Moscow. The director of the Pushkin State Museum of Fine Arts, Marina Loshak, wants to emulate the Tate in London and create a Pushkin Modern in Moscow, possibly in a former industrial building or even a power station. She has been seeking the advice of her peers, including Nicholas Serota, the director of the Tate. She also plans to borrow more works from international private collectors.
Loshak said that creating Pushkin Modern is part of the institution's strategic plan. “The development of the Tate in the broad sense of the word—how it works for people, how it develops as a museum—is a kind of model,” she said.
The main Pushkin museum buildings are near the Kremlin, but Loshak would like to see Pushkin Modern in an industrial space, possibly a garage designed by Konstantin Melnikov near Moscow’s Kazansky railway station or an architecturally striking former power station. Pushkin Modern would have a different role from other institutions in Moscow, she said. It would take a “well-balanced, very judicious, non-experimental approach”, grounded in scholarly research.
Loshak’s plan comes as Moscow’s art scene is changing. The National Center for Contemporary Arts is due to move to an impressive new home in the city designed by Dublin-based Heneghan Peng Architects. The collector Shalva Breus, founder of the ArtChronika Foundation and Kandinsky Prize, is transforming the Stalin-era Udarnik cinema into a museum. And Dasha Zhukova wants the Garage Center for Contemporary Culture in Gorky Park to become a museum, Loshak said.
Pushkin Modern would focus on “the end of the 20th century and contemporary art”, she said, including works by artists who are already “absolute classics, absolute authorities, people who have already entered the history of art”. She said it would focus on Western art, putting Russian art into a wider context.
Creating Pushkin Modern would require new acquisitions. While there are no details yet on potential purchases, the Russian culture minister Vladimir Medinsky said recently that the federal government is allocating a record Rb1bn ($27m) for acquisitions for Russia’s museum collections.
Loshak was appointed by Medinsky last July to take over the reins of the Pushkin from Irina Antonova who ran the Pushkin for 52 years. Antonova was given the title of president of the museum. Loshak and Antonova often appear together at news conferences and ceremonial events.
New architectural competition
Antonova’s dream project, for which the Russian government allocated Rb22bn ($604m), was to transform the area around the museum’s main building into a cultural quarter or “museum town”. Norman Foster was appointed as the architect in 2009 but the project stalled, leading to his withdrawal last year. “It’s supposed to take eight years,” Loshak said. “I’ll be happy if we manage to complete most of it in eight.”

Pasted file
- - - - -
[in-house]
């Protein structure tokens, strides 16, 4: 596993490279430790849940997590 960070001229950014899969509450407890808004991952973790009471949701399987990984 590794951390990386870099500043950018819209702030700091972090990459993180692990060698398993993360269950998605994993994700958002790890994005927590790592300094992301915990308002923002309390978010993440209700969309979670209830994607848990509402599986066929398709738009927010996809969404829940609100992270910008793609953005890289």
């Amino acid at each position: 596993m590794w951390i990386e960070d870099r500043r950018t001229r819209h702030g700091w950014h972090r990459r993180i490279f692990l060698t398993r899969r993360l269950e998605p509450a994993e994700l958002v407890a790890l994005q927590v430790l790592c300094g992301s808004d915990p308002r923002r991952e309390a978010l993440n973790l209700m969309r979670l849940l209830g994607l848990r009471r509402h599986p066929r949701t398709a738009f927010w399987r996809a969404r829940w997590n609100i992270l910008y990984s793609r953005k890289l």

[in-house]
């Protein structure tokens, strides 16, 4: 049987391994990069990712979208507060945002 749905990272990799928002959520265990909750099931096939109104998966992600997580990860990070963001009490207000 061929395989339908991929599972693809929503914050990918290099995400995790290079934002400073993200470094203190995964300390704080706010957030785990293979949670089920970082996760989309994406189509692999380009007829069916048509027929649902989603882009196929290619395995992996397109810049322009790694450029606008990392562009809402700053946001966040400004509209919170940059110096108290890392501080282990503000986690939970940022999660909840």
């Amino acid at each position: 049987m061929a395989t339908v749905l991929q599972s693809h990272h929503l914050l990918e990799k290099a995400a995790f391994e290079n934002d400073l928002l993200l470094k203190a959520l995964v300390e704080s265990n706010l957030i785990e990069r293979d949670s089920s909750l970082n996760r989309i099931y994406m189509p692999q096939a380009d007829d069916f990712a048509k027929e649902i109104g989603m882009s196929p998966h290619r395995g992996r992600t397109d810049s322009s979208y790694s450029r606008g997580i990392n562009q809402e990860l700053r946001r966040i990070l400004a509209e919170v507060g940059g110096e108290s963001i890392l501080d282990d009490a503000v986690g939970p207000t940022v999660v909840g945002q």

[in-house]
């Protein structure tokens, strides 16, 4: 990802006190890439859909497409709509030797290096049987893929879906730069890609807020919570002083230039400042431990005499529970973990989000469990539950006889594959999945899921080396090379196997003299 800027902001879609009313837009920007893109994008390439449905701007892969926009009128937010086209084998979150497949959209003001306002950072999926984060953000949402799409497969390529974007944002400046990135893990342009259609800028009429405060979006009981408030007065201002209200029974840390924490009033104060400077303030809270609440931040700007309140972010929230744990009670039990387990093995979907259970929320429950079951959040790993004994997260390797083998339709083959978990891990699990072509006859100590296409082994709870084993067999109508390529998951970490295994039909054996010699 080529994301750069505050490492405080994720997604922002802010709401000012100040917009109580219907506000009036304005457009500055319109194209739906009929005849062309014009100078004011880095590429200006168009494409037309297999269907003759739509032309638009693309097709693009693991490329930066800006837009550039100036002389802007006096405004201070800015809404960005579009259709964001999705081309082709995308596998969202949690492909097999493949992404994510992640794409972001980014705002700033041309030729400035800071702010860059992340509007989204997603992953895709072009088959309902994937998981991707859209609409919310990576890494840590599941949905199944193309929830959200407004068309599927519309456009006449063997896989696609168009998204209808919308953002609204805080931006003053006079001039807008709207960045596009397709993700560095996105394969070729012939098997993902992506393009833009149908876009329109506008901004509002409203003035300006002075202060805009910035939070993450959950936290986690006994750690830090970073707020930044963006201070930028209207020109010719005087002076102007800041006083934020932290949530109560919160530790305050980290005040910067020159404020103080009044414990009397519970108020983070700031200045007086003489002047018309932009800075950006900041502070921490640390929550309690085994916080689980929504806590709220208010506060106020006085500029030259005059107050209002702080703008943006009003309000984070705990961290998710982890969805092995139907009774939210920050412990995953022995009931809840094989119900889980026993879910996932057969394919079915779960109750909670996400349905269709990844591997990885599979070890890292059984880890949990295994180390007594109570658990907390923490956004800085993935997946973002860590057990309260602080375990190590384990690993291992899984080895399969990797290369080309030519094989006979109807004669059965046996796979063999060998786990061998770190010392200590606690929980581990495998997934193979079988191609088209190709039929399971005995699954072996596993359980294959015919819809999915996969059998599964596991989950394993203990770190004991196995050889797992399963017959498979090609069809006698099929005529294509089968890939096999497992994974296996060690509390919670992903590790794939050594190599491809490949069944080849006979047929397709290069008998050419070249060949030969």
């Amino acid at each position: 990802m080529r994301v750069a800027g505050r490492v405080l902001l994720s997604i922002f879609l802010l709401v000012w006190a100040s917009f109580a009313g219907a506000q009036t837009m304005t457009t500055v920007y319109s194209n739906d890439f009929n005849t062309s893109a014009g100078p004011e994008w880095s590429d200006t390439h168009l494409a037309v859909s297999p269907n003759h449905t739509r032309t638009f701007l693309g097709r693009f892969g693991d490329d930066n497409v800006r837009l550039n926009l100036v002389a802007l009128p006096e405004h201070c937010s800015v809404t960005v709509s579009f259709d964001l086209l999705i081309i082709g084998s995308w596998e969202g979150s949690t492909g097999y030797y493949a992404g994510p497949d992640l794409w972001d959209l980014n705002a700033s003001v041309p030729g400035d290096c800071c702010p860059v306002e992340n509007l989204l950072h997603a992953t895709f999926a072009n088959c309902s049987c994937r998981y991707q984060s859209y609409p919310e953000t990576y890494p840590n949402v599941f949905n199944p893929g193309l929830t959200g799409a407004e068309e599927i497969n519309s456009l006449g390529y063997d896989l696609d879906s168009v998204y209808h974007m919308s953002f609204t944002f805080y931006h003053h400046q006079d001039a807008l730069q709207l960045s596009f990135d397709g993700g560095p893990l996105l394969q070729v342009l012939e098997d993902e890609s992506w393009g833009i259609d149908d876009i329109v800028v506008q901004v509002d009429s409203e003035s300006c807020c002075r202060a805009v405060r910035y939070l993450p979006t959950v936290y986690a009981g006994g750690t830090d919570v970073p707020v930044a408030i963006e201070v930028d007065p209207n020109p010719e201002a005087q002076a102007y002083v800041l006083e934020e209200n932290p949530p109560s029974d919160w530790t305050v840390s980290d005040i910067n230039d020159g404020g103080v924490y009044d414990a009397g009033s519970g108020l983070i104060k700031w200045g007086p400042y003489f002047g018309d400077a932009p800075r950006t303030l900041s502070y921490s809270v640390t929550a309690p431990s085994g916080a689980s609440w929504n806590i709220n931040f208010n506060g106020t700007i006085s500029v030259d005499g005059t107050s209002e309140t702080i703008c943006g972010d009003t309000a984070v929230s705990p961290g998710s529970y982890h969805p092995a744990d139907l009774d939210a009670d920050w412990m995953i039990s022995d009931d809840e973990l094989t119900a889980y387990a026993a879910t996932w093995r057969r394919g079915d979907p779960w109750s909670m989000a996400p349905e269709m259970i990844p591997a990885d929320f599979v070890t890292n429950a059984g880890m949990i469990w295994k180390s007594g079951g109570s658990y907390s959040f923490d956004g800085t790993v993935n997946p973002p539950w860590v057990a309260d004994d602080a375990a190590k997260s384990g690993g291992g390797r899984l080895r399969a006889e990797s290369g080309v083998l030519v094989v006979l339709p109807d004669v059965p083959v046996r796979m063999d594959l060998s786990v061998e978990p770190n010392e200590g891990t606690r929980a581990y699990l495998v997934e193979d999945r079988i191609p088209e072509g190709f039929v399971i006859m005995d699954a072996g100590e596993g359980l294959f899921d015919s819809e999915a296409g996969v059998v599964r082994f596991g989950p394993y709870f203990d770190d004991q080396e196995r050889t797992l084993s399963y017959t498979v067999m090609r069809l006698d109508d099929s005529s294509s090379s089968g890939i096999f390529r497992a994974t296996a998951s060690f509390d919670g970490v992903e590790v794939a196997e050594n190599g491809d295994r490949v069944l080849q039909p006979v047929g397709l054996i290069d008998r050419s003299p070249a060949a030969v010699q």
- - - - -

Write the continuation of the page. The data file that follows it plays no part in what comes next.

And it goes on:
The museum announced last month that it had drawn up a technical brief for a new architectural competition with the consultants Avesta Group. “We plan to develop our big museum in width and breadth,” said Loshak, who has a goal of attracting three million visitors a year.
Meanwhile, the Pushkin’s Museum of Private Collections, which is next door to the main building, was due to reopen as we went to press after an expansion project. It is in a newly renovated annex of the pre-revolutionary mansion that has housed the private collections branch since 2005. The private collections museum, one of Antonova’s showcase projects and part of her vision for the museum complex, first opened in 1994. The next exhibition will tell the story of the owners of private collections, showing how they lived surrounded by their art, she said.
The once furtive world of Soviet collectors is changing, Loshak said. Today’s Russian collectors “do not differ from Western collectors at all”, she said. “They buy as much as them, buy things that are as important, they have the same ambitions and many are thinking of opening their own museums.”
The director revealed the Pushkin has been holding talks with collectors in the West, China and Japan as well as Russia. “Any cultural exchanges, especially between museums, do so much to improve not just the diplomatic climate, but the overall relations between countries and cultures,” she said. “This is such an important sphere where any political questions are softened.” Loshak was speaking shortly before relations between Russia and the West deteriorated over the Crimea crisis, which could make international loans harder to negotiate.
Originally appeared in The Art Newspaper as 'Tate Modern is our model, says director'